This post is a continuation of my earlier article, 15 Things I Learned When I Sold My Business. In it, I recap insights I shared in a 2006 presentation to McMurry staff after selling my firm, Redspring Communications. Part One focused on building a business and readying it for sale. Here I continue the discussion by looking at how we at Redspring identified qualified buyers and navigated the first phases of acquisition and integration.
6: When looking for a buyer, hope isn’t a strategy
When contemplating the sale of Redspring, I received advice from many people. Some told me not to get hung up on the buyer’s plans for the company after I sold. “Just maximize your valuation,” they said. “You can’t control what happens after the deal is consummated.” That didn’t sit right with me. I couldn’t live with the idea that the people who helped build my company might end up working for an unscrupulous firm or, worse, get laid off to enhance EBITDA. So when I began my search for a buyer, I developed two prospect lists and one rule.
The first list comprised about 100 qualified potential buyers. The second list included 10 optimal buyers we felt might be good fits for Redspring’s particular culture. Those were our top prospects.
The one rule I lived by was this: If I couldn’t get comfortable with the buyer’s plans for the company after the acquisition, I wouldn’t sell. After all, I was selling not just to realize value from my 15 years of hard work and investment—I also believed the company could better realize its ambitions as part of a larger organization. That simple rule guided my selection process and resulted in our combining with McMurry, with whom our core values aligned remarkably well. A big part of our discussions with McMurry involved understanding their plans for integrating and growing Redspring after the ink dried.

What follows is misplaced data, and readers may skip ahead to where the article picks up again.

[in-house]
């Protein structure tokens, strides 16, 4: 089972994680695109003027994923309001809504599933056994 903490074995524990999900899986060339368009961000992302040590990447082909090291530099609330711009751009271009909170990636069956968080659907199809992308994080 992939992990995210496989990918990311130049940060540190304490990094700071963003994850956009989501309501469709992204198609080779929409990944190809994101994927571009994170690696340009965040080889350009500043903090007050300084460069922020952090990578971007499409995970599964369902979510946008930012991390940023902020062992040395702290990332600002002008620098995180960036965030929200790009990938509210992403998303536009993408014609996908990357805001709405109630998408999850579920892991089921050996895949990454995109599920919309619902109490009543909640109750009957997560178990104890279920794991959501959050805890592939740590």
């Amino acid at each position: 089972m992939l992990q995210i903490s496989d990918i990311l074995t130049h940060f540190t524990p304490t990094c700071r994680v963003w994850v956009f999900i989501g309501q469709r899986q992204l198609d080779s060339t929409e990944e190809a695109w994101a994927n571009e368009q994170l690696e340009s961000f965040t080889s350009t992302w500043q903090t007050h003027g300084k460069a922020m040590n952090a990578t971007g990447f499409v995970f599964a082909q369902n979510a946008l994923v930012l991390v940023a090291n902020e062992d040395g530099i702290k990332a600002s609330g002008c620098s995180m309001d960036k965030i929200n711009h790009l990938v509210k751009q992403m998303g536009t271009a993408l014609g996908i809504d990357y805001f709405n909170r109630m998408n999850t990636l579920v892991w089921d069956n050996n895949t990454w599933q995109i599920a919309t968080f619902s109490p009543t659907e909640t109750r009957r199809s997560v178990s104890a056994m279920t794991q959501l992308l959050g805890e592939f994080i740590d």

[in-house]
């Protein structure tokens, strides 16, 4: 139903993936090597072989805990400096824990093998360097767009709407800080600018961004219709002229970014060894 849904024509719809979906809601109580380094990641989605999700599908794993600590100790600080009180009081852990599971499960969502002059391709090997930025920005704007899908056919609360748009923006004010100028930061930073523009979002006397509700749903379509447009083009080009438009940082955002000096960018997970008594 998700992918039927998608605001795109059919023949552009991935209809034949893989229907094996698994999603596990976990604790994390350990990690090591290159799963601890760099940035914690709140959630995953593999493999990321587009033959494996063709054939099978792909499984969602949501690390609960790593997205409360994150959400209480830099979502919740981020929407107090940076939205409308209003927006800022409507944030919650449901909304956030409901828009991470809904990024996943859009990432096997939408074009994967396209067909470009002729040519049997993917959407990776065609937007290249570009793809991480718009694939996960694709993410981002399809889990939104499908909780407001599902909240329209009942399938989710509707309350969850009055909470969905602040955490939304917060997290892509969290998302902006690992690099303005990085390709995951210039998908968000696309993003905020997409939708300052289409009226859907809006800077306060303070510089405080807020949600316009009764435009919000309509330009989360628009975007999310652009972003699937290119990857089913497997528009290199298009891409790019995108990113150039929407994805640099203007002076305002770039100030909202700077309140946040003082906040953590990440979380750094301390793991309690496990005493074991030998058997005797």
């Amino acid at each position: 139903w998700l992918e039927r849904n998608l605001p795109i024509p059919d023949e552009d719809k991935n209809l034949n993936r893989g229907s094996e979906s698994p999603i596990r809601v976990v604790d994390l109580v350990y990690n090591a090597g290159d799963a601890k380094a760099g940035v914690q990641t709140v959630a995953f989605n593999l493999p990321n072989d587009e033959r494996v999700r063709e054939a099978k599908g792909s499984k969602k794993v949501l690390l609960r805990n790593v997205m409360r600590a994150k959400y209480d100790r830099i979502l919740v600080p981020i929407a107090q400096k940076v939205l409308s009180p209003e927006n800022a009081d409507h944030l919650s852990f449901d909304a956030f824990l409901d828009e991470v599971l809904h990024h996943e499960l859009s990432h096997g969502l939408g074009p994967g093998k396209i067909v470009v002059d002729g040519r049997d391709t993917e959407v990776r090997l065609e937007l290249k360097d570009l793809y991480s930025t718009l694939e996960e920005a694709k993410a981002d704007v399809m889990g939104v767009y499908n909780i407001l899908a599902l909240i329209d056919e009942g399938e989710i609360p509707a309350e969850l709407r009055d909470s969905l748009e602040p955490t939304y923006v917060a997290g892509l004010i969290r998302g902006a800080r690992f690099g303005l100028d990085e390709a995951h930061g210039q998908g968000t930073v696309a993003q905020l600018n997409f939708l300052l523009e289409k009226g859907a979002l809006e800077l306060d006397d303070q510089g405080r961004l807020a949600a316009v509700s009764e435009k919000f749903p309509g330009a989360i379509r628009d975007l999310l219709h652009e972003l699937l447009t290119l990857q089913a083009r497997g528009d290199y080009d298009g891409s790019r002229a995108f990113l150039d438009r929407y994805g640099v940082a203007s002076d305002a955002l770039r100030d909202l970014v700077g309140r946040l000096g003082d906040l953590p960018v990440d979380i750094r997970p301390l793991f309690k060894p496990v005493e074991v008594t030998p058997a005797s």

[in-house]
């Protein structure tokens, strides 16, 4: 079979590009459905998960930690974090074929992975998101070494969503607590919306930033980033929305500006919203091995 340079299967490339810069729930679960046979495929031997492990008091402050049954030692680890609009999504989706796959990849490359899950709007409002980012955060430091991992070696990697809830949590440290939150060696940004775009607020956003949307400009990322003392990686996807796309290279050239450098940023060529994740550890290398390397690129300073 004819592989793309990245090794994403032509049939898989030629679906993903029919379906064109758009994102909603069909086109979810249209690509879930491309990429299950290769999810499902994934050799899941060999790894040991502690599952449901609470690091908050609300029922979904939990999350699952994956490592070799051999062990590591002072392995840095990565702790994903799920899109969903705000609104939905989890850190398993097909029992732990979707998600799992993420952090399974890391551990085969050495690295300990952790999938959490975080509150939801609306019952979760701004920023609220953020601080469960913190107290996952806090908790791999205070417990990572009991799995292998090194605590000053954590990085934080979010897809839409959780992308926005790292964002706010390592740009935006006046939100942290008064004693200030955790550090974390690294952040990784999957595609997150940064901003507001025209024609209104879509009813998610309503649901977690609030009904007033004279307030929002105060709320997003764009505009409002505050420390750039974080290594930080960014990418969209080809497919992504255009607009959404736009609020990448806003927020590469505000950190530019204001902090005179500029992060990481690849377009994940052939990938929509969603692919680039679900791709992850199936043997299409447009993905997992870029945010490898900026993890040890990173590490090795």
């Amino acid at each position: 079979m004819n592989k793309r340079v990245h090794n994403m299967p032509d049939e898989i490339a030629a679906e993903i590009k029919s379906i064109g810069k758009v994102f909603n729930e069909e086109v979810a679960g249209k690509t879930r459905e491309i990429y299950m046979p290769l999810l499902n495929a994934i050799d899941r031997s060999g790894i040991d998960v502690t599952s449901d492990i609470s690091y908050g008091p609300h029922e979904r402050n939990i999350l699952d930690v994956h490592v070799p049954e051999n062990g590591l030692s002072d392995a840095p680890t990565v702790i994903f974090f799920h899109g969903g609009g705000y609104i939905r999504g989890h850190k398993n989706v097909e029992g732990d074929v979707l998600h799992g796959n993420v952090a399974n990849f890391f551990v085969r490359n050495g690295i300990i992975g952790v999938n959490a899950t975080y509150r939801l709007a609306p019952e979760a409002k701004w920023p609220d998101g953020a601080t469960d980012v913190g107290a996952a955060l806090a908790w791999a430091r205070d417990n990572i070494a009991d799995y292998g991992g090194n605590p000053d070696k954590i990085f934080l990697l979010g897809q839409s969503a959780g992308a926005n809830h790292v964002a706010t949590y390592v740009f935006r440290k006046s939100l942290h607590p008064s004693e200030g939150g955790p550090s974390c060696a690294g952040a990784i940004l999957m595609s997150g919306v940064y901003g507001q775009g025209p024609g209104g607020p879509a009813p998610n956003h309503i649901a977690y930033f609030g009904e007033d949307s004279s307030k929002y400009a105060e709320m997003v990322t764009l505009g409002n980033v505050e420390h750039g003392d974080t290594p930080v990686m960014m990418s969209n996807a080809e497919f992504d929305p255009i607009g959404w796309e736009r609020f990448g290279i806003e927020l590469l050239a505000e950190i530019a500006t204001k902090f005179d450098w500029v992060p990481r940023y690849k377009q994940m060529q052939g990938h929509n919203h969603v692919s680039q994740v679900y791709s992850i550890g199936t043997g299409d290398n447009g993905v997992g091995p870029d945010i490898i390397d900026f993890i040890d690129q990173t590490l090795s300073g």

Finding a suitable buyer didn’t happen by accident; it was by carefully planning and setting priorities along the way—and being willing to walk away from a deal if necessary.
7: Remember the “C” word
Culture will matter enormously after a deal is consummated. In fact, according to a KPMG study, “83% of all mergers and acquisitions (M&As) failed to produce any benefit for the shareholders and over half actually destroyed value.” The overwhelming cause for these failures “is the people and the cultural differences.” For this reason, the buyer and seller overlook cultural differences between their firms at their own great peril.
On top of the financial and operational exigencies associated with cultural alignment, I also didn’t want to subject my staff to a crappy post-deal work environment. Moreover, having promoted a set of core values to my team for 15 years, I wasn’t going to be hypocritical by abandoning those core values when they became financially inconvenient.
I felt we did a good job of nurturing a strong and inclusive culture at Redspring. So naturally when I was looking for potential buyers, I wanted to find a company with a similarly pronounced company culture that honored the same principles as we did. Having hired two ex-McMurry employees, I already knew a great deal about the company’s culture—more than most sellers tend to know about potential buyers. Those employees spoke highly of McMurry and confirmed that its culture was similar to Redspring’s. That knowledge helped guide my priority-setting during the sale process—and placed McMurry higher on the list than other buyers.
Arguably, culture isn’t as critical in businesses less reliant on human capital; but in a creative business like Redspring where so much depends on individual creativity and relationships, you can’t risk alienating the employees whose talents are your company lifeblood. Keep them happy and comfortable and you’ll keep your revenue growing. A lack of cultural alignment will almost certainly torpedo your pro forma spreadsheets and leave your meticulously planned acquisition a burning wreck.
“Jim,” he said to me, “there’s only one question you have to answer at this point: Do you trust these people?”
Lesson 8: Verify. But trust
At one point during my due diligence, we got hung up on a couple of deal points. My natural tendency is to be distrustful and suspicious, so I got a little hot under the collar and vented to my attorney about it. He was a big, brash Irishman who negotiates like a pit bull but also believes in the power of human relationships. “Jim,” he said to me, “there’s only one question you have to answer at this point: Do you trust these people?”